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Thursday, 24 September 1942
Page: 925

Mr SCULLY (Gwydir) (Minister for Commerce) |"2.43 a.m.]. - I wish to reply to certain inaccurate and misleading statements made by the honorable member for Richmond (Mr. Anthony). The honorable gentleman's speech was in marked contrast, to those delivered by the honorable member for Moreton (Mr Francis) and the right honorable member for Cowper (Sir Earle Page), both of whom evinced a desire to co-operate fully with the Government, in order to assist it. to meet the serious position which confronts the country. The speech of the honorable member for Richmond was totally different, and was of the " knocking " variety.

Mr James - He is just a " knocker ".

Mr SCULLY - That is so. The honorable gentleman spoke at length concerning the action of this Government in connexion with food production in Australia and exports to the United Kingdom. In order that there shall be no misunderstanding ofthe true position, I shall state it briefly to the committee. The honorable member claimed that in previous years the Commonwealth Government had exported substantial quantities of badly-needed foodstuffs to the United Kingdom, but that this Government had failed to make the necessary provision for such exports. In his approach to this problem, the honorable member adopted an unfair attitude, and has apparently deliberately overlooked or omitted to mention the following three very important f ac tors : -

(1)   The difficult conditions and circumstances operating sinceDecember of last year when Australia found itself at war with Japan.

(2)   The entry of America into the war against the Axis and the arrival in Australia of substantial numbers of allied troops.

(3)   Adverse seasonal conditions which in two States last year, namely, New South Wales and Queensland, played a very important part in the lessened production of certain essential foodstuffs.

The honorable member must have been aware that during the first two years of the war Australia had export surpluses of the principal food commodities and that, at that stage, it was a matter not of supplying Britain with its requirements but of inducing the Government of the United Kingdom to take the whole of the available surplus of Australian products. It was possible during this period, therefore, for Australia to enter into contracts with the British Ministry of Pood for the supply of exceptionally large quantities of meat, dairy produce and eggs. Australia carried out these contracts, which were of tremendous value not only to this country but also to Great Britain, in that the supplies we were able to make available formed valuable reserves for the feeding of the people of the United Kingdom. With the advent of war to the Pacific conditions changed, as it were, overnight, and Australia, instead of being a country of export surpluses, found that it had to provide for increasingly huge demands for essential foodstuffs in order to meet the needs of the fighting forces in Australia. Moreover, with the possibility of actual warfare on this continent, the Government was forced to provide adequate supplies of foodstuffs for the civilian population in addition to building up reserves of these foodstuffs in case of emergency. The honorable member for Richmond admitted that he was aware of poor seasonal conditions last year in New South Wales and Queensland. The latter State, in particular, experienced a very dry period, during which the production of dairy produce was reduced materially. Moreover, these conditions affected the supplies of beef, for which the demands have been increasing. Similar conditions in a large area, of New South Wales affected the production of dairy produce and eggs, and at certain periods we were forced to face up to the fact that surpluses of essential foodstuffs were not available to be put into reserve for export to the United Kingdom.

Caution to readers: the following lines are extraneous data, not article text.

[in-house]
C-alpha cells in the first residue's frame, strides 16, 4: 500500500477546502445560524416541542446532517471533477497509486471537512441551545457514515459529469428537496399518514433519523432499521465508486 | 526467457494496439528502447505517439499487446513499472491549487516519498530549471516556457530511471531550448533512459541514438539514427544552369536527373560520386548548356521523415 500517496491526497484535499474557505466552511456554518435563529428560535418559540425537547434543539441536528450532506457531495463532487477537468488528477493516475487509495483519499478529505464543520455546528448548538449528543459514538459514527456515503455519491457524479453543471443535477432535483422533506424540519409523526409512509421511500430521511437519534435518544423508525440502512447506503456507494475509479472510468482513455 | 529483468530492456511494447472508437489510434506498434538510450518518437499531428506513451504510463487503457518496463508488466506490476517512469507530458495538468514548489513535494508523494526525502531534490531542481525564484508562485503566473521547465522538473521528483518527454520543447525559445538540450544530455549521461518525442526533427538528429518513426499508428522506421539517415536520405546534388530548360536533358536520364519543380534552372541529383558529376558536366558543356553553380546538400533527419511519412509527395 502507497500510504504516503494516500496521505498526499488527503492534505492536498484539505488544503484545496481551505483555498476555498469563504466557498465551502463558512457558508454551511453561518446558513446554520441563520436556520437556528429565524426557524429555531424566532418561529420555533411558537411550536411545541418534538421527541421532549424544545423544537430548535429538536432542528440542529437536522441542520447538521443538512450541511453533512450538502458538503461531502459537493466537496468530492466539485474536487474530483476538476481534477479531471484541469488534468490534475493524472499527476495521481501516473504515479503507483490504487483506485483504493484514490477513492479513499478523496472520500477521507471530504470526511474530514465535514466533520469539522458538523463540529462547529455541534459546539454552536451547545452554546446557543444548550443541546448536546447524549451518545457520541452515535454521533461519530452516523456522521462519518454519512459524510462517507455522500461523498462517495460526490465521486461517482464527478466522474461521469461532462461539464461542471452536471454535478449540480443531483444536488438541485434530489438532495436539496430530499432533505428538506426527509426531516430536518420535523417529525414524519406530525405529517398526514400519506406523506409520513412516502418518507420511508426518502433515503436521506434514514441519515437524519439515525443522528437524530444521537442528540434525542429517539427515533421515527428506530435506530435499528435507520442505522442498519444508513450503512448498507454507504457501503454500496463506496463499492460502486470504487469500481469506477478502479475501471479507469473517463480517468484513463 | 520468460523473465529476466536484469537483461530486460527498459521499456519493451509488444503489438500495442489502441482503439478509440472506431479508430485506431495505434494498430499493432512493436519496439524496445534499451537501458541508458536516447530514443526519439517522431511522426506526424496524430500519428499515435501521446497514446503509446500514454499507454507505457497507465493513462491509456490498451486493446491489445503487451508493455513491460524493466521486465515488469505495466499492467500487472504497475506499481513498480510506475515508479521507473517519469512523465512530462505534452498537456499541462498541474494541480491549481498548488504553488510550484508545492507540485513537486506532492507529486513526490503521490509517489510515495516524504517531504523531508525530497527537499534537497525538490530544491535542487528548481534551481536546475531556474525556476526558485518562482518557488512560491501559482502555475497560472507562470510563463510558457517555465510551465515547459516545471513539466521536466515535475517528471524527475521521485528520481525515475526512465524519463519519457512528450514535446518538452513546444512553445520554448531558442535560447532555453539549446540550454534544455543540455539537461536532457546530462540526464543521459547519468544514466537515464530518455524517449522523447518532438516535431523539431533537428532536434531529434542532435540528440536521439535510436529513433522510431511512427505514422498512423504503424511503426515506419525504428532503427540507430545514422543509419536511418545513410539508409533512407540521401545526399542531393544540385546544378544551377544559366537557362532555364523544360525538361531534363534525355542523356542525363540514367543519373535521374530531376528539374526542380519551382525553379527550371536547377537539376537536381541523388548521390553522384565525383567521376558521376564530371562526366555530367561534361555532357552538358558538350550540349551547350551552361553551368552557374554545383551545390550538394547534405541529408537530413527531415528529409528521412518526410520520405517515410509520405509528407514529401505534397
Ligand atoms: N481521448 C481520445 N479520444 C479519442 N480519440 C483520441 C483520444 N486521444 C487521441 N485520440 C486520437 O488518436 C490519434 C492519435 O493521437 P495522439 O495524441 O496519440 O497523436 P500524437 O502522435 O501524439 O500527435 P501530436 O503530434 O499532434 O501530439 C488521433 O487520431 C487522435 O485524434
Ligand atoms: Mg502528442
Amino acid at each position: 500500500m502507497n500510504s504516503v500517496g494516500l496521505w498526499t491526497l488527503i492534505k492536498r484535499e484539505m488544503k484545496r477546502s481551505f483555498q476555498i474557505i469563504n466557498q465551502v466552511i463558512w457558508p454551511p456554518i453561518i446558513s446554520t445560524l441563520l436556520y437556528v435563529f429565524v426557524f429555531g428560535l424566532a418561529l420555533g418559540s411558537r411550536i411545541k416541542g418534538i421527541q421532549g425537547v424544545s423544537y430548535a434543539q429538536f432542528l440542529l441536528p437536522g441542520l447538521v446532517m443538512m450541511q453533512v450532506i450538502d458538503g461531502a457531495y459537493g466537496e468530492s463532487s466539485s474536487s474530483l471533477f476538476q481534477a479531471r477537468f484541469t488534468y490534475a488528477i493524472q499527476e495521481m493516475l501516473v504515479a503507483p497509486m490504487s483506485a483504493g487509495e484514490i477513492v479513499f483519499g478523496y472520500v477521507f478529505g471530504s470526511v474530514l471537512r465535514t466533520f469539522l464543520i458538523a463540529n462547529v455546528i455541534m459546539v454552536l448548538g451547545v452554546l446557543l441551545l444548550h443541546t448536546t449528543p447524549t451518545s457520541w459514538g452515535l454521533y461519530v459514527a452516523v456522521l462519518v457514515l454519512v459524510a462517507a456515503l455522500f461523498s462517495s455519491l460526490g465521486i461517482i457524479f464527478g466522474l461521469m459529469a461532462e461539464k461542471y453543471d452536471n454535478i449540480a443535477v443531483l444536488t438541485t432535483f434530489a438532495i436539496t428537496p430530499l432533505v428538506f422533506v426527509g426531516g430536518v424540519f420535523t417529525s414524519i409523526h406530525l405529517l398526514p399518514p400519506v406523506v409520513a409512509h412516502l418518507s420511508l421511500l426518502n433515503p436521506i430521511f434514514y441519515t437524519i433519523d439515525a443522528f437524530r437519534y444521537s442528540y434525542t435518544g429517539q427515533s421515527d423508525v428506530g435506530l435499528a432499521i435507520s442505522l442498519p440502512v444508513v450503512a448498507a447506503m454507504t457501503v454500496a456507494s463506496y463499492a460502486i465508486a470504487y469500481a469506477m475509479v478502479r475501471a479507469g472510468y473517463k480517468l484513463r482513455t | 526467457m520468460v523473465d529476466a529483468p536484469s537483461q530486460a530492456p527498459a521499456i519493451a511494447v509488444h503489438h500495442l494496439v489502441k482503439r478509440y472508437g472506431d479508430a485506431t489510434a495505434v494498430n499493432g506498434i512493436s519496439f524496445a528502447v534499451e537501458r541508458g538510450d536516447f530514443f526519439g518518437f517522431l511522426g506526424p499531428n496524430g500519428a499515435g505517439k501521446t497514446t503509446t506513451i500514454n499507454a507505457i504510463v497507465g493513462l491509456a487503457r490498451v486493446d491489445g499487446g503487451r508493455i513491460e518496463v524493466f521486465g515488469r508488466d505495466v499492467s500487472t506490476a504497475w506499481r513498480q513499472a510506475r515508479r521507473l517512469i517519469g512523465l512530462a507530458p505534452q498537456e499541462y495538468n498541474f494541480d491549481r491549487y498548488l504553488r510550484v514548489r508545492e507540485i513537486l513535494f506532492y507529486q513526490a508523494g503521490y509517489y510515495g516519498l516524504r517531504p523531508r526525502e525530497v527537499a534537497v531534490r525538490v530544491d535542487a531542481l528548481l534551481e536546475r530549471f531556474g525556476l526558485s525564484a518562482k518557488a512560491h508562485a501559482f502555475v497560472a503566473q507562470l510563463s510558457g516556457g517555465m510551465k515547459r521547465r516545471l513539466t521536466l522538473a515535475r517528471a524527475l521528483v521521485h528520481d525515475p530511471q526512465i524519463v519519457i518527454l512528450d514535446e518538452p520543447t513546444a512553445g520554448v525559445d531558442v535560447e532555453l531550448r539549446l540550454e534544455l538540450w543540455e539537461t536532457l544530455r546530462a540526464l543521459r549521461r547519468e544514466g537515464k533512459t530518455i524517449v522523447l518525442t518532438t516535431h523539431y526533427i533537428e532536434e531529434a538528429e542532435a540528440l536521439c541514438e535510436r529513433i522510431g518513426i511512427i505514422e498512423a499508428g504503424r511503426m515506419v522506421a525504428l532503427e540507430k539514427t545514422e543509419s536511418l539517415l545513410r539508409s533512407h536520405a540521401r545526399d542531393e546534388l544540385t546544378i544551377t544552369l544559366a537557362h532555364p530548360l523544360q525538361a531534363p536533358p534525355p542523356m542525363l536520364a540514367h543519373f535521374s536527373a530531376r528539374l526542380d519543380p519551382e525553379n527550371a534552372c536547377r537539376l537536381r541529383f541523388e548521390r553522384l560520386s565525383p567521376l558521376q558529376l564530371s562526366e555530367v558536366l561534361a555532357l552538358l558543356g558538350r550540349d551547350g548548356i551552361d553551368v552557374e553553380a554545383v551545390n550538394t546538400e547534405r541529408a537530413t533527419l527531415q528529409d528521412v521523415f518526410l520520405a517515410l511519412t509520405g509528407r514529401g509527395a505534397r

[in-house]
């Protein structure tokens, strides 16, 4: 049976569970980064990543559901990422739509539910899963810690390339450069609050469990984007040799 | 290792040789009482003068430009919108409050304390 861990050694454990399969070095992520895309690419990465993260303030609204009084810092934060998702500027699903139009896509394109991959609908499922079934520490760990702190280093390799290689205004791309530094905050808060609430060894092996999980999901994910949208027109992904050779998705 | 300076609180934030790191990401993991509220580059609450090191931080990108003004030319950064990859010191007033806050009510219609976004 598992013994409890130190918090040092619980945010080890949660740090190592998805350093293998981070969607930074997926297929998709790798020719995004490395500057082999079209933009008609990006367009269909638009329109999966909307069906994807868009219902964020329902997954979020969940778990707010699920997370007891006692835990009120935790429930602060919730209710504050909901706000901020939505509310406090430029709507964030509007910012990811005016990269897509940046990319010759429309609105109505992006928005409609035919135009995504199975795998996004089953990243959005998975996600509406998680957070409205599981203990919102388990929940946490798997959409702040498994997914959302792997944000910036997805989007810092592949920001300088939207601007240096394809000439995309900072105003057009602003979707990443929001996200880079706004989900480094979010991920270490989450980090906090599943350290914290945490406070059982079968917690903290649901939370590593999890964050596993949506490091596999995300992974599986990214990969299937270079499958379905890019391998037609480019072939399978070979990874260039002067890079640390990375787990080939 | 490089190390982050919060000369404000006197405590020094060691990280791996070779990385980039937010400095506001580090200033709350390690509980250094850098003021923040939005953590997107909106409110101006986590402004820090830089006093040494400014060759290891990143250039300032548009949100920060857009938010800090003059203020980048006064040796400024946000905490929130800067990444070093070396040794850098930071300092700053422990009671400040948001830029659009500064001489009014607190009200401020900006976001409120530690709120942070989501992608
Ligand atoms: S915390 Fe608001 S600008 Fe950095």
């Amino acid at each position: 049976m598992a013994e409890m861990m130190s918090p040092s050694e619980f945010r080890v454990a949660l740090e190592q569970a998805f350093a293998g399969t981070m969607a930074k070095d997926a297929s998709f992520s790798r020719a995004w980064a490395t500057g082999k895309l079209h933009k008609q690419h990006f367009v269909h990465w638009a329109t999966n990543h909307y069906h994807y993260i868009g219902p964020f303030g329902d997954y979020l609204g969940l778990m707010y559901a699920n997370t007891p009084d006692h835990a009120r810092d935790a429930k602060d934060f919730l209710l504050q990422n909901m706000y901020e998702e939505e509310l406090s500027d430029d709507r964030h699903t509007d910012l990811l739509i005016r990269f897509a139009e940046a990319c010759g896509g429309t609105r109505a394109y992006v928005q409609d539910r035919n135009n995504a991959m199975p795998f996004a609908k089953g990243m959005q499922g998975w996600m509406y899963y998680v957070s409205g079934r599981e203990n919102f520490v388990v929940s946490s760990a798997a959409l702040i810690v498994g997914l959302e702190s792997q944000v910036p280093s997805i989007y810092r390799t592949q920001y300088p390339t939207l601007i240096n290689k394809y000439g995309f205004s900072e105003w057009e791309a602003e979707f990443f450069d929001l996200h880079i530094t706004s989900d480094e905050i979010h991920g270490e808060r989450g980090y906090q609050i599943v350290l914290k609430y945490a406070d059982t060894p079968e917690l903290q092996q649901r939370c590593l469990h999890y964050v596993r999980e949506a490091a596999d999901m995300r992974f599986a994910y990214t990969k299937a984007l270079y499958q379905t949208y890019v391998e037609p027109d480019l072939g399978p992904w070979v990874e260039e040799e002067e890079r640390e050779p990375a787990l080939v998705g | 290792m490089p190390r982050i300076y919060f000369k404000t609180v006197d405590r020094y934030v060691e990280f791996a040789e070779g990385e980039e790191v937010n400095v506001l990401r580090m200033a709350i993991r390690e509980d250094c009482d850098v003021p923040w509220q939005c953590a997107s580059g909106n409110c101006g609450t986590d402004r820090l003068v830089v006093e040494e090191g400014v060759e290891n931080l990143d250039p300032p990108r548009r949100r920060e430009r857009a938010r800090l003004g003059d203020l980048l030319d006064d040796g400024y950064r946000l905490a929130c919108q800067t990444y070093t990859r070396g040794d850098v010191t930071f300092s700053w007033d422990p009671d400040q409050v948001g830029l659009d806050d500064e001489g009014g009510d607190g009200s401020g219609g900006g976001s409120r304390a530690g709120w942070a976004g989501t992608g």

There is another side to this story, with which the honorable member did not deal. It relates to the demands upon Australia for foodstuffs by the British Government. He, I presume, is aware of the exceptionally difficult problems that have been experienced in regard to shipping, and the efforts made by the Government to secure refrigerated space in which to carry perishable products to the United Kingdom. In this regard, his attention might be directed to the action taken by the Commonwealth Government at the suggestion of the Government of the United Kingdom to process, into a canned or dehydrated form, all available foodstuffs that can be so treated. He referred to egg powder. For his information, I inform him that we have been asked to can and dehydrate meat so that shipping space may be saved, and to process butter into pure butter-fat which may be shipped in less space as general cargo. These facts must necessarily have affected the volume of our exports to the United Kingdom.

Reverting to meat: The honorable member may, or may not, be aware that the British Ministry of Food this year entered into a contract with the Australian Government for the supply of 110,000 tons of frozen carcase meat. This was due entirely to the inability of the British Government to supply refrigerated shipping space for any greater quantity. This compares with a contract for 210,000 tons for the previous year, and 240,000 tons in the first year of the war, when actual shipments of frozen carcase meat were approximately 2i60,00O tons.